The strip club opened, and from the word go it did good business. The tired and not-so-tired businessmen came; they had been waiting for just this sort of place to open. One had to pay 10 bob membership fee, or as we called it, the wankers' fee. There was a cloakroom just inside the entrance but the customers mainly preferred to keep their coats on. Strange, I thought, considering that the cellar had no air conditioning system and the temperature inside was always hot and sticky. However they had good reasons to retain their wraps. Most of the customers were of the dirty raincoat brigade - the types who go into parks and flash their Hamptons at little girls. There were also quite a few big spenders who came to the city on business, and were totally frustrated by their strict life-style. These types would get a hard-on watching the strippers, then go home and with closed eyes and fertile imagination, run amok. They would attack their wives or simply go out into the streets and find a prostitute. The dirty raincoat mob got their pleasure by jerking themselves off while the show was in progress.

The girls (if you could call them that) were usually ex-shop girls out of work, or housewives trying to earn a few bob on the side for the extra treat or simply to be able to pay the grocery bill. There was also, on occasion, a professional stripper from Manchester or London. For a time I enjoyed watching the wankers at their treat. I could see the raincoats bobbing up and down as their-hands battered their meat beneath. I stared fascinated at the frustrated sexpots their faces tensely illuminated by a single red light above the stage, the Beatles playing in the background.

The girls slowly stripped to the music of the group, or of a well-dilapidated record player. Many of the men postponed their climaxes until the very last moment when the girl removed the final G-string. When the girl removed the final G-string the audience, in harmony, would give an explosive gasp as they all ejaculated together. Then with their sticky moist hands, now out from under their Macs, they would give the girls a big hand. Sometimes, in the glow of the red lights, I could see the drops of sperm flashing off in all the different directions as their hands clapped together. Nauseating, yet it was all part of life, such types being created by the system we live in.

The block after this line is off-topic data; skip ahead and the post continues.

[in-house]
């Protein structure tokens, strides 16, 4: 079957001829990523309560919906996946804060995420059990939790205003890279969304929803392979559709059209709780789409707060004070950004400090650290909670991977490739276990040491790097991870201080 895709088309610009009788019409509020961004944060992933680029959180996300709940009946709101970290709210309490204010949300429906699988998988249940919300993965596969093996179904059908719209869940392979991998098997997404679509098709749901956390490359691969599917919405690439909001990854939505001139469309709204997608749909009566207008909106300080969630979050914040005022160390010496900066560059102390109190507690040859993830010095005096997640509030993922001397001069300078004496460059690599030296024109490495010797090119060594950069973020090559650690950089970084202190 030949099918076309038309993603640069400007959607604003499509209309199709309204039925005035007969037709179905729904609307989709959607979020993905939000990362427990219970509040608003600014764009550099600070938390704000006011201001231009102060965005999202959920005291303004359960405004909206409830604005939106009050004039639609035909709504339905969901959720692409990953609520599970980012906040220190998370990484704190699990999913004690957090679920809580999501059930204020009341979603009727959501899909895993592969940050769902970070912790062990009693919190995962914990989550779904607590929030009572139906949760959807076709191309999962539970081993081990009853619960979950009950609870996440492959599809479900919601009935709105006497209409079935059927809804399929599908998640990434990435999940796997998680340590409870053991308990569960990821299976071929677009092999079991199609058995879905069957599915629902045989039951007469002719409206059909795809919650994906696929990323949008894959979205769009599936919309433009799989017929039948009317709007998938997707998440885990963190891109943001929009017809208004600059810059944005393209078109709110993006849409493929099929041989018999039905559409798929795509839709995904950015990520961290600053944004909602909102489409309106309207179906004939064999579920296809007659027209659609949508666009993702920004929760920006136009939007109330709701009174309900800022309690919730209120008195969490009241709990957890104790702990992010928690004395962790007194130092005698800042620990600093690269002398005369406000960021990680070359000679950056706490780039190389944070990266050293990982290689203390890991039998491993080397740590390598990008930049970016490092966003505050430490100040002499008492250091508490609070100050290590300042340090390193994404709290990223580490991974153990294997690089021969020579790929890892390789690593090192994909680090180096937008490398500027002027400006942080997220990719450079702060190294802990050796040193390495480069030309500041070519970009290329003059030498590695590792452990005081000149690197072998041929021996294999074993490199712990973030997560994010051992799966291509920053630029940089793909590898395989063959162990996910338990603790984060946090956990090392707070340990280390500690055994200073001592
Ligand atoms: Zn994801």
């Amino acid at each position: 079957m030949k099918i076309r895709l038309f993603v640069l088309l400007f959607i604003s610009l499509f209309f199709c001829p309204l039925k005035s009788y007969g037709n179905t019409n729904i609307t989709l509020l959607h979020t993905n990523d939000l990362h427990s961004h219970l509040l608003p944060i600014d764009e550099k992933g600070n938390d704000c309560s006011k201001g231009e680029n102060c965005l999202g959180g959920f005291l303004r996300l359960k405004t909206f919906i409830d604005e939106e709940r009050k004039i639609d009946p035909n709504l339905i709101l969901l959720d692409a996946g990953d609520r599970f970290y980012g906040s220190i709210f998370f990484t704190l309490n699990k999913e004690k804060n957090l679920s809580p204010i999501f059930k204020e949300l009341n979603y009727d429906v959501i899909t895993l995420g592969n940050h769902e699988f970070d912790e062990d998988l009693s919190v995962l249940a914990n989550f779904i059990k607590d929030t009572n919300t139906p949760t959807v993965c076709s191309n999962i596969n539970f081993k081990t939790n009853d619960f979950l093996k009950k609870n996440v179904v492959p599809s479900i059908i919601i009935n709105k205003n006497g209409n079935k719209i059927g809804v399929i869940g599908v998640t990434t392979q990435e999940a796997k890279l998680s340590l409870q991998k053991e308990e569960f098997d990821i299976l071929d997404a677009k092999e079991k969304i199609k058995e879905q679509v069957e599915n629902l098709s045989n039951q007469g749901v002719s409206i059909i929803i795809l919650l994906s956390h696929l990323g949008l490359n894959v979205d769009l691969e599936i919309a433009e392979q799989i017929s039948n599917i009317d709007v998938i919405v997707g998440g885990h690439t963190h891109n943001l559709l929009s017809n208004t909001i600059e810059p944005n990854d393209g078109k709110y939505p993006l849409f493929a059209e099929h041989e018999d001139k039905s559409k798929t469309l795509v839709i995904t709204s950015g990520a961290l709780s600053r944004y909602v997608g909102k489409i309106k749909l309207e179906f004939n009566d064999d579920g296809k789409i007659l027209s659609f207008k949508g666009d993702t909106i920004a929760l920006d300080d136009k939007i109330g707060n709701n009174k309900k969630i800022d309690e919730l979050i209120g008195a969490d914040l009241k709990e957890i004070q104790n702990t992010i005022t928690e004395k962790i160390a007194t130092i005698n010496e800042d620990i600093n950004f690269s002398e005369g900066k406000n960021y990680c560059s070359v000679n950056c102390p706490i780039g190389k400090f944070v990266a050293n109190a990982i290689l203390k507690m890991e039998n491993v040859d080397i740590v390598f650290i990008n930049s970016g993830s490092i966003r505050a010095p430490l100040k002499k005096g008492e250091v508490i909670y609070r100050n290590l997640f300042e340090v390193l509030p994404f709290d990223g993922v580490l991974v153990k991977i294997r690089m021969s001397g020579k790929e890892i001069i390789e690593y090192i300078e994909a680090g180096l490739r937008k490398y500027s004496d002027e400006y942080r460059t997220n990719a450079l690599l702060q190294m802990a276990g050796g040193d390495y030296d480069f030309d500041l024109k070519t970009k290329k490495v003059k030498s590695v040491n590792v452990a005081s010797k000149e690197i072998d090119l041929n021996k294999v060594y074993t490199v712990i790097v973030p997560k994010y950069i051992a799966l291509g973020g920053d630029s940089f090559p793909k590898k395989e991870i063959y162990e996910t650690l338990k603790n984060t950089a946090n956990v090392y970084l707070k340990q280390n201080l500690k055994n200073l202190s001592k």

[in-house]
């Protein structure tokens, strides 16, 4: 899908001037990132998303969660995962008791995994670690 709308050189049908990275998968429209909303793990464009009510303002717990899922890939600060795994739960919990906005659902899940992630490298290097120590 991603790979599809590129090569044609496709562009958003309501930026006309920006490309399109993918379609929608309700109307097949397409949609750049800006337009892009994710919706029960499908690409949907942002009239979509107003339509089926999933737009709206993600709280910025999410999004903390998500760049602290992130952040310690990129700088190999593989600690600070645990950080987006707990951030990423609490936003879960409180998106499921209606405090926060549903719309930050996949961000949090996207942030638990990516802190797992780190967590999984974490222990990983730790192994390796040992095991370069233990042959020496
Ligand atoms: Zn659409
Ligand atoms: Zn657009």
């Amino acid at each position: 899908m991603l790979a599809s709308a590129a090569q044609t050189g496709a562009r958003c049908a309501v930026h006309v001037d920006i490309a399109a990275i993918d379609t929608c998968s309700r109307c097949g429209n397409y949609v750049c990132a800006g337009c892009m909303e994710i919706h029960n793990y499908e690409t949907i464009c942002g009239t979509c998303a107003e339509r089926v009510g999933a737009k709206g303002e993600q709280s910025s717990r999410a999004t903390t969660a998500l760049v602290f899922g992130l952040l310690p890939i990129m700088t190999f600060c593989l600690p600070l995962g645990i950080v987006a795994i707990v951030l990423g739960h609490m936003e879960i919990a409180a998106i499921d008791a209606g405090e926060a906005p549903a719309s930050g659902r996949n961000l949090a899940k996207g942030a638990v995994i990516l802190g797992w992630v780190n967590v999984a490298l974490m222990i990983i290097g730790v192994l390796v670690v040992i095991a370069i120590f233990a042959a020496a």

The stage where the girls stripped was roughly seven feet by seven feet, so they had to take great care not to fall off. From time to time a drunk would make a quick grab at the girls, and if he stepped too close Woody would be there in a flash with cutlass in hand. But most of the audience preferred the girls to stay at a distance untouchable. That way they could endorse their sexual fantasies in their own way.

After a while, I began to get bored with that same old scene, night after night. I told Allan I wanted a change. Maybe I could go and work at the Jac. Well Allan told me, "No, come on man" he said, "Stay on, there's a professional stripper coming down from London". He told me her name was Shirley. When she arrived she told Allan she wouldn't strip unless she had a good live band to back her up.

Early that evening, the Beatles arrived to set up their equipment. Paul, John and George were not too pleased that Stuart was not going to arrive until after the setting up was done. Stuart was part of the band that was now dead. He'd arrive late because he'd had to take a job as a dustbin man. Consequently he couldn't join them straight from work as his new job left him so smelly that he had to go home and soak himself in a hot bath. That meant he couldn't help the group set up the equipment. On top of that, they had just lost their drummer, Tommy Moore. He had decided to settle down to a steady respectable life. He had got a job working nights at the Garston Bottle Works.